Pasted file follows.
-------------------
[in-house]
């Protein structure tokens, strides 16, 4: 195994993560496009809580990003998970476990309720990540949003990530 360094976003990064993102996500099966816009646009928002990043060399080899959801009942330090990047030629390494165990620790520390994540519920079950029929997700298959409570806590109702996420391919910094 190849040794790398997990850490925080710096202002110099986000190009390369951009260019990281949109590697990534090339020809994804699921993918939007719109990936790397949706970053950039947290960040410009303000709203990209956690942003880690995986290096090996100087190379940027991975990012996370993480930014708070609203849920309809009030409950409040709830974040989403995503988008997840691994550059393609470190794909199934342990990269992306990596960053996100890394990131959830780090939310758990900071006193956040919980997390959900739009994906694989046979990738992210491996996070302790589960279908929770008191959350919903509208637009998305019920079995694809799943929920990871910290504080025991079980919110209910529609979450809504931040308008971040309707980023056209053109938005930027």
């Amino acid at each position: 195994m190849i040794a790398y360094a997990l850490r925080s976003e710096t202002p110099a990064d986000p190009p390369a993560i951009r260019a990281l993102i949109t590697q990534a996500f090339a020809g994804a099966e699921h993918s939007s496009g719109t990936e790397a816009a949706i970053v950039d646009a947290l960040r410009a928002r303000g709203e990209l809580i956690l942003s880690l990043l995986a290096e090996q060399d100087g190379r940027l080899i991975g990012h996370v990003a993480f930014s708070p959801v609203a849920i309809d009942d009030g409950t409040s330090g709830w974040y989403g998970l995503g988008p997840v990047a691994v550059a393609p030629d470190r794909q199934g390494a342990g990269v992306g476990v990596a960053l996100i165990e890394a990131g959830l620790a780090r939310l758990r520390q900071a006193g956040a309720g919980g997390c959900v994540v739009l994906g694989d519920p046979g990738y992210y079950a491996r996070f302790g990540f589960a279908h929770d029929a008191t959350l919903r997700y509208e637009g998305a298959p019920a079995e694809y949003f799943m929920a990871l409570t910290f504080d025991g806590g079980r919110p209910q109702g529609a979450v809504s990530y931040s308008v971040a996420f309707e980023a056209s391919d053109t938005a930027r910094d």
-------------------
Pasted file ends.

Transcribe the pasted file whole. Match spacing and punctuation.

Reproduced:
[in-house]
């Protein structure tokens, strides 16, 4: 195994993560496009809580990003998970476990309720990540949003990530 360094976003990064993102996500099966816009646009928002990043060399080899959801009942330090990047030629390494165990620790520390994540519920079950029929997700298959409570806590109702996420391919910094 190849040794790398997990850490925080710096202002110099986000190009390369951009260019990281949109590697990534090339020809994804699921993918939007719109990936790397949706970053950039947290960040410009303000709203990209956690942003880690995986290096090996100087190379940027991975990012996370993480930014708070609203849920309809009030409950409040709830974040989403995503988008997840691994550059393609470190794909199934342990990269992306990596960053996100890394990131959830780090939310758990900071006193956040919980997390959900739009994906694989046979990738992210491996996070302790589960279908929770008191959350919903509208637009998305019920079995694809799943929920990871910290504080025991079980919110209910529609979450809504931040308008971040309707980023056209053109938005930027």
């Amino acid at each position: 195994m190849i040794a790398y360094a997990l850490r925080s976003e710096t202002p110099a990064d986000p190009p390369a993560i951009r260019a990281l993102i949109t590697q990534a996500f090339a020809g994804a099966e699921h993918s939007s496009g719109t990936e790397a816009a949706i970053v950039d646009a947290l960040r410009a928002r303000g709203e990209l809580i956690l942003s880690l990043l995986a290096e090996q060399d100087g190379r940027l080899i991975g990012h996370v990003a993480f930014s708070p959801v609203a849920i309809d009942d009030g409950t409040s330090g709830w974040y989403g998970l995503g988008p997840v990047a691994v550059a393609p030629d470190r794909q199934g390494a342990g990269v992306g476990v990596a960053l996100i165990e890394a990131g959830l620790a780090r939310l758990r520390q900071a006193g956040a309720g919980g997390c959900v994540v739009l994906g694989d519920p046979g990738y992210y079950a491996r996070f302790g990540f589960a279908h929770d029929a008191t959350l919903r997700y509208e637009g998305a298959p019920a079995e694809y949003f799943m929920a990871l409570t910290f504080d025991g806590g079980r919110p209910q109702g529609a979450v809504s990530y931040s308008v971040a996420f309707e980023a056209s391919d053109t938005a930027r910094d």